Because you were glad, because you rejoiced, O you destroyers of my heritage, because you are grown fat as the heifer at grass…
I. THE SPIRIT IN WHICH BABYLON SHOULD HAVE DONE ITS DESTROYING WORK. Jehovah meant Babylon for the chastisement and the humiliation of his own people, that they might be enlightened and purified through the losses they thus sustained. They lost many things they loved, but at the same time they lost things which tempted and ensnared. The description here, "Destroyers of mine heritage;" indicates sufficiently the spirit in which Babylon acted. What God wanted was the thorough purification of his heritage, not at all its destruction. Babylon cared nothing as to whether Israel was better or worse for its afflictions. It could only rejoice over another nation conquered, another territory acquired, and a fresh degree of brightness added to its military glory. It is surely a terrible thing when men do good work unconsciously and not meaning it to be good work at all. When we have to engage in any work that inflicts suffering, shame, and loss on others, it ought to be under the sternest pressure of necessity and as the sorrowing ministers of violated law. There are times when we cannot escape being the agents of suffering to wicked and foolish men; but if we only act in the right spirit, keeping our hearts free from all that is vengeful and exulting, we may even have some share in turning them from their wickedness. Everything that savours of our personal satisfaction and gain must be kept away when we have to make others suffer.
II. THE CERTAIN RETRIBUTION ON THOSE WHO REJOICE IN THE SUFFERINGS OF OTHERS. A disposition to rejoice in this way indicates, of course, a general iniquity of life which is sure to bring retribution. But retribution will take special forms according to the sin, and those who have gloated over the humiliations of others are taking a sure way to have others gloat over them in the day of their humiliation. Israel itself, which had been rejoiced over by Babylon, had first of all been rejoicing where it ought not to have rejoiced. If we exult and insult where we ought to pity, then nothing is more certain than that we shall meet with insult in turn.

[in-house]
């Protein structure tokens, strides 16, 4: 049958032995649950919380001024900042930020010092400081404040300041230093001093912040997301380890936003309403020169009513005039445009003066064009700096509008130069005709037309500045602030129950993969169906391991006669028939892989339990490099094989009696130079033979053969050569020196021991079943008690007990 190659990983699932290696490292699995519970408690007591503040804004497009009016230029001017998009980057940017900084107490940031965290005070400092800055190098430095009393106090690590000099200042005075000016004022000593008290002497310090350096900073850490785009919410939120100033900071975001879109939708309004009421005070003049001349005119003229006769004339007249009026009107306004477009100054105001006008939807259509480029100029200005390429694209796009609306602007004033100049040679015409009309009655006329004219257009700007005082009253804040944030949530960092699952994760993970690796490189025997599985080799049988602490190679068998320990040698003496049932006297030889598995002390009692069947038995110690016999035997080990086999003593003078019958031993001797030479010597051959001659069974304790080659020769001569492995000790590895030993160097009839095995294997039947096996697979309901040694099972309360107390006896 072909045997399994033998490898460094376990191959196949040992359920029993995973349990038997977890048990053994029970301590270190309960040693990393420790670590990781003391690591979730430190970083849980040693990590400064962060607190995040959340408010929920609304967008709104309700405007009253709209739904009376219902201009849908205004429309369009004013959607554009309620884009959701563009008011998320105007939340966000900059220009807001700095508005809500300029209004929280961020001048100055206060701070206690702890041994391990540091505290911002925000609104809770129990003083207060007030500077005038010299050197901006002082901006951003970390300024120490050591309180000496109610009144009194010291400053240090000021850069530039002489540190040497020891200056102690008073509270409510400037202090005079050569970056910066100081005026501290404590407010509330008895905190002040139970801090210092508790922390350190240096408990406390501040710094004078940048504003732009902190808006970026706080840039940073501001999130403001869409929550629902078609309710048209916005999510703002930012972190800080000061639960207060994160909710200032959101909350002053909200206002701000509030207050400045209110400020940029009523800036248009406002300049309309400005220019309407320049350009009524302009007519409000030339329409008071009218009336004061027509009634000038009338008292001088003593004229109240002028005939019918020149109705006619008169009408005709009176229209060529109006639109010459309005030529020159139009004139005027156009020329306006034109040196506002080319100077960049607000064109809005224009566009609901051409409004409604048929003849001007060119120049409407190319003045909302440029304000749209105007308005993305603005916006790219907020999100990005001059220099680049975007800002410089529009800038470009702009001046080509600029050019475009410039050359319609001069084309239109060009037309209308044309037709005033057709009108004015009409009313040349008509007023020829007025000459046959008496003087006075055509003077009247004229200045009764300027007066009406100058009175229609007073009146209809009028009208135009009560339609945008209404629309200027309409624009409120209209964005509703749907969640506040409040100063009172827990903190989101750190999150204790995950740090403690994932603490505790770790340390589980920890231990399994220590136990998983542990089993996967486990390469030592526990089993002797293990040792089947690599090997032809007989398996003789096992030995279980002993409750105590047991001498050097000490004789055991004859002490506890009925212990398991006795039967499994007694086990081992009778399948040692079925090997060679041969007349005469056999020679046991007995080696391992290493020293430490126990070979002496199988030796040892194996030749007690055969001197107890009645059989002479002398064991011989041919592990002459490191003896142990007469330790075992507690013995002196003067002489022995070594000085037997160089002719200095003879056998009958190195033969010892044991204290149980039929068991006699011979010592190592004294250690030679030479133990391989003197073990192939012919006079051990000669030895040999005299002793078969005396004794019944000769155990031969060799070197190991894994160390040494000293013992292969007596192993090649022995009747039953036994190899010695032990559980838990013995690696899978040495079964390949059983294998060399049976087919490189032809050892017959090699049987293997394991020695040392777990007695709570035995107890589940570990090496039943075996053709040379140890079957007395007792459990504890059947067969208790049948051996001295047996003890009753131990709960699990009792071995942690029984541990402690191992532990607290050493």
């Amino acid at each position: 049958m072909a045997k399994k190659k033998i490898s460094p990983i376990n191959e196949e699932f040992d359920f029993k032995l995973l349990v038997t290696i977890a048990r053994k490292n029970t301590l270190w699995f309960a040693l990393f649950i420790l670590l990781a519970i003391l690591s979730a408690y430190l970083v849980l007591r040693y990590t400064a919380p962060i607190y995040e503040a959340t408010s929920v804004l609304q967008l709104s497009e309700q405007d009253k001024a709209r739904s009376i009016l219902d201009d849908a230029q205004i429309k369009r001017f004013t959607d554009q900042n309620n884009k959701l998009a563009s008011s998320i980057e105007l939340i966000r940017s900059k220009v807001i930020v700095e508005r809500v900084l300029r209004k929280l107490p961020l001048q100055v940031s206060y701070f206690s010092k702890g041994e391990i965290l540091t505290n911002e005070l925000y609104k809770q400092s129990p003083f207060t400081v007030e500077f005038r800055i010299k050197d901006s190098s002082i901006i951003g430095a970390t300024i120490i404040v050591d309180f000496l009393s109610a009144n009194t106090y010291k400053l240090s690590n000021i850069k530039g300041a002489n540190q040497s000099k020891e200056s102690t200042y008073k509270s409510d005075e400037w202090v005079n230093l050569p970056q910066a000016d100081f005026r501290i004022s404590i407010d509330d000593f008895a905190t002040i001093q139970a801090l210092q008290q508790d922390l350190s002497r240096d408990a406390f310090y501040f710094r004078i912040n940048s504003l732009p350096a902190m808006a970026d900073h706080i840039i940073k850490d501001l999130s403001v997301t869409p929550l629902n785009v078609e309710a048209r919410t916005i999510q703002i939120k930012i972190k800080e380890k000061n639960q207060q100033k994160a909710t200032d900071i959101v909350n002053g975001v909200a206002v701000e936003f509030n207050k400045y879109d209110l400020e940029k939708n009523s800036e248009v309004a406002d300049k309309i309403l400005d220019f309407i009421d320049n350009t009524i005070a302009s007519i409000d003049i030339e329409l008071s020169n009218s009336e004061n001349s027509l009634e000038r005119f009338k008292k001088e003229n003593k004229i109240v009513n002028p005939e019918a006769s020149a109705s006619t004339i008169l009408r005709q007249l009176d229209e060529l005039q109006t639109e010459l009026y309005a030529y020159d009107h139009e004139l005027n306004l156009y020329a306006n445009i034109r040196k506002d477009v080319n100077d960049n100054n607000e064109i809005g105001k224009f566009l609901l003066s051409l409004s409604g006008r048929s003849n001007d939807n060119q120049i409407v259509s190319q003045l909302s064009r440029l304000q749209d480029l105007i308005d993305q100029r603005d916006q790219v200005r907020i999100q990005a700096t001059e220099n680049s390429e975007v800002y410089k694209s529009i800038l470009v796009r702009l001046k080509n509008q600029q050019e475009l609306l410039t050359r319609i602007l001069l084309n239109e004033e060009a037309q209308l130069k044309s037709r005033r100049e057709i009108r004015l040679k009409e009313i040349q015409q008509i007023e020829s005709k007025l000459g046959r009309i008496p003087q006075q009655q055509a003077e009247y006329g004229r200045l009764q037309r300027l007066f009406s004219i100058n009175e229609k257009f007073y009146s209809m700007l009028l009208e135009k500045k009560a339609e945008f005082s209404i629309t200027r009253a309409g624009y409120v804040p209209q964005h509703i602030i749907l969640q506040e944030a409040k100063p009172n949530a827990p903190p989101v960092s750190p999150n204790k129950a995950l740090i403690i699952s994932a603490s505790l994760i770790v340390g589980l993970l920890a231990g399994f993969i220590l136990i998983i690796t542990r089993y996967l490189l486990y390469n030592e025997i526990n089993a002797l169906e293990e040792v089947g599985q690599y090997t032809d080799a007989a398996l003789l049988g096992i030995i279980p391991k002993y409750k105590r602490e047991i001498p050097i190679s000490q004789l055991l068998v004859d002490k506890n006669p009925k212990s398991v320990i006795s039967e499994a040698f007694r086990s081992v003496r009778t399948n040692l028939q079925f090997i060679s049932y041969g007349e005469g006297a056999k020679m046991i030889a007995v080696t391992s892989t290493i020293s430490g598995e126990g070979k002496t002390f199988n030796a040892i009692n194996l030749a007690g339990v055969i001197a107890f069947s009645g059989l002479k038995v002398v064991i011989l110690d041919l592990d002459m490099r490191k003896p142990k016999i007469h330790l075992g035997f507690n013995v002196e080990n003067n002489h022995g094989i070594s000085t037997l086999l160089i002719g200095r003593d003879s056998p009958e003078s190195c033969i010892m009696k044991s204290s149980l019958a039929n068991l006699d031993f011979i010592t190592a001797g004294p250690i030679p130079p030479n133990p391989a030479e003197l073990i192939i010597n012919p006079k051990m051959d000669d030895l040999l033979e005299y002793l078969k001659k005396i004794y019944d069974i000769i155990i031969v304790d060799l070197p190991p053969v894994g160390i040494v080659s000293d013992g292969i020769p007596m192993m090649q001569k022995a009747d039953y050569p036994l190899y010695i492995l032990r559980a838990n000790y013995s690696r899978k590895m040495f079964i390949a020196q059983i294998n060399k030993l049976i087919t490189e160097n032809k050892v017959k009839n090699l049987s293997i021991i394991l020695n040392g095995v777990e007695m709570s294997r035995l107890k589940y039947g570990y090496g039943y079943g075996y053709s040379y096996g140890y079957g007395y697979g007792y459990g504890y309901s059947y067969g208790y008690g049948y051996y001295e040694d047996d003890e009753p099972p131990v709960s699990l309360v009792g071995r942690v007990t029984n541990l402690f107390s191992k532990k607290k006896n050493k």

III. A DIRECTION SUGGESTED IN WHICH THERE MAY BE GREAT REJOICING. Man was made to rejoice; the pity is that so often his rejoicing comes from individual and selfish considerations. When the right spirit is in our hearts, we too shall rejoice that so many are cast down, but it will be because of the opportunities given to lift them up. There should be the greatest of gladness in serving the lowly and the needy. Thus, while there never can be joy at suffering for its own sake, there can be much joy because of the opportunities given for glorifying Christ. - Y.
Parallel VersesKJV: Because ye were glad, because ye rejoiced, O ye destroyers of mine heritage, because ye are grown fat as the heifer at grass, and bellow as bulls;